ACP to adopt alternate route through national forests

ATLANTIC COAST PIPELINE, LLC plans to adopt the GWNF-6 alternate route for its pipeline. The alternative route, in blue, was selected to comply with a request from the US Forest Service to avoid Cheat Mountain and Shenandoah Mountain so as to protect the habitat of certain species found there. The route will reduce total mileage in the national forests by more than one-third, from 28.8 miles to 18.5 miles, but will extend the total length of the project by 30 miles.  Atlantic's special use permit application for its previous  route, shown in red, was denied by the USFS January 19 as that route would have had a negative impact on the habitat of the Cheat Mountain salamanders, the Cow Knob salamanders and the West Virginia Northern Flying Squirrel.
ATLANTIC COAST PIPELINE, LLC plans to adopt the GWNF-6 alternate route for its pipeline. The alternative route, in blue, was selected to comply with a request from the US Forest Service to avoid Cheat Mountain and Shenandoah Mountain so as to protect the habitat of certain species found there. The route will reduce total mileage in the national forests by more than one-third, from 28.8 miles to 18.5 miles, but will extend the total length of the project by 30 miles. Atlantic’s special use permit application for its previous route, shown in red, was denied by the USFS January 19 as that route would have had a negative impact on the habitat of the Cheat Mountain salamanders, the Cow Knob salamanders and the West Virginia Northern Flying Squirrel.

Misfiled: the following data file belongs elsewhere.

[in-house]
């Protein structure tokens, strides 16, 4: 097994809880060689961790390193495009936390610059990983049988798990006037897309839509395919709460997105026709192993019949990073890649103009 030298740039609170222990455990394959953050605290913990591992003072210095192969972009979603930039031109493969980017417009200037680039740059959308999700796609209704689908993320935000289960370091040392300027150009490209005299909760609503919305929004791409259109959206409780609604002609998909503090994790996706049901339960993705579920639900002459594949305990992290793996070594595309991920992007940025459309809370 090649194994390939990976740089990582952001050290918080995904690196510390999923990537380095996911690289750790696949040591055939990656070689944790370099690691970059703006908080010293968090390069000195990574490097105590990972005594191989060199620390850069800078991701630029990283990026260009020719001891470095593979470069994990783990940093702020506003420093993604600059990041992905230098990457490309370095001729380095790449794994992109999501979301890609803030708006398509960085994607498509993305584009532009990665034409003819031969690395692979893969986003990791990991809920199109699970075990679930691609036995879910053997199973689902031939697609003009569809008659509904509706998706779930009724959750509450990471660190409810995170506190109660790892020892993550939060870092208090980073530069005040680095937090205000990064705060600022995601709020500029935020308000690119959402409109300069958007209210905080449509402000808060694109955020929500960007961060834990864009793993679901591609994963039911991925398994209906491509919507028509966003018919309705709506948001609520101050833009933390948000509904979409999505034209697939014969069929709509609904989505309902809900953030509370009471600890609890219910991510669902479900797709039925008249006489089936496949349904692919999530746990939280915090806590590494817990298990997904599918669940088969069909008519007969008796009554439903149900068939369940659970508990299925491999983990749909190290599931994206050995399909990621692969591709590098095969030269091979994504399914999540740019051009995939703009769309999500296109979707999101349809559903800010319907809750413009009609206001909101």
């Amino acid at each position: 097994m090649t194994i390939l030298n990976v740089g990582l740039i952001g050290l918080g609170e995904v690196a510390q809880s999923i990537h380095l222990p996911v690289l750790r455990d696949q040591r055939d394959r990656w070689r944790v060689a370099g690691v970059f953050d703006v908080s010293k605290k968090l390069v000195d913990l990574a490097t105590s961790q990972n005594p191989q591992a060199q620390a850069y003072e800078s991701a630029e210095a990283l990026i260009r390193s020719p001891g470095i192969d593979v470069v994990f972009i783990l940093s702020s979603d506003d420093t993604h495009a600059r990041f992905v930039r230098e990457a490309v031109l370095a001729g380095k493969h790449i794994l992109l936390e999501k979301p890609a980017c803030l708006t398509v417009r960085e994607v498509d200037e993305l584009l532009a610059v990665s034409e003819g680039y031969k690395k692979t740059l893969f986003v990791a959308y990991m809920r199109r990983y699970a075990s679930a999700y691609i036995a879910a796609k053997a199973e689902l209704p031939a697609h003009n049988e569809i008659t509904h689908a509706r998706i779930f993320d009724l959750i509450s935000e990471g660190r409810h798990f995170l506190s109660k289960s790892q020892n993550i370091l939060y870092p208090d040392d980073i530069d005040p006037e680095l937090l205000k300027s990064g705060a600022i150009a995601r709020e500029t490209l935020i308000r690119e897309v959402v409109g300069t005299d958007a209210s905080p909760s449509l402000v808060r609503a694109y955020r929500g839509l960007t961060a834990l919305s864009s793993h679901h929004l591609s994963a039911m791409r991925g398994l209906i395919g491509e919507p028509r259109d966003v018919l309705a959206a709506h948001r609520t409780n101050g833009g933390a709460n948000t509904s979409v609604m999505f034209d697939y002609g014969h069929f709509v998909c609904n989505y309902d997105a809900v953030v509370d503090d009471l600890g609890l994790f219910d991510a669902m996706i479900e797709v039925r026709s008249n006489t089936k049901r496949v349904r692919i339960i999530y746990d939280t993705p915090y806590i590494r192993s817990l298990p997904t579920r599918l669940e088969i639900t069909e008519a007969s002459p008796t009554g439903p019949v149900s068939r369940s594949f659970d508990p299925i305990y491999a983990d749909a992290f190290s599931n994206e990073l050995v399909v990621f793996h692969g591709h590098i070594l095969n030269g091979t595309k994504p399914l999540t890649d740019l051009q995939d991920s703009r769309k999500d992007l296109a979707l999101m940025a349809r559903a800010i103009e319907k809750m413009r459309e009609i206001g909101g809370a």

Atlantic Coast Pipeline, LLC (Atlantic) has worked with the U.S. Forest Service over the last several months to find an alternative route that avoids sensitive areas in the Monongahela National Forest and the George Washington National Forest.
As a result of these extensive consultations, next week Atlantic will formally adopt an alternative route that it believes will meet the Forest Service’s requirements and provide a viable path forward for the project. Finding a viable route through the national forests is an important milestone for the project and would allow the Federal Energy Regulatory Commission (FERC) to continue its environmental review.
The alternative route was selected to avoid Cheat Mountain and Shenandoah Mountain because of certain species that inhabit those areas, as specifically requested by the Forest Service. The route will reduce total mileage in the national forests by more than one-third, from 28.8 miles to 18.5 miles.
The alternative route will impact approximately 249 new landowners in Randolph and Pocahontas counties in West Virginia, and Highland, Bath and Augusta counties in Virginia. The alternative route will add approximately 30 miles to the total length of the project.
Atlantic is contacting landowners along the alternative route to request permission to survey their properties so the route can be thoroughly evaluated. Atlantic will submit a preliminary analysis of the route to the FERC this week, and plans to hold a series of public informational open houses along the route in early March.

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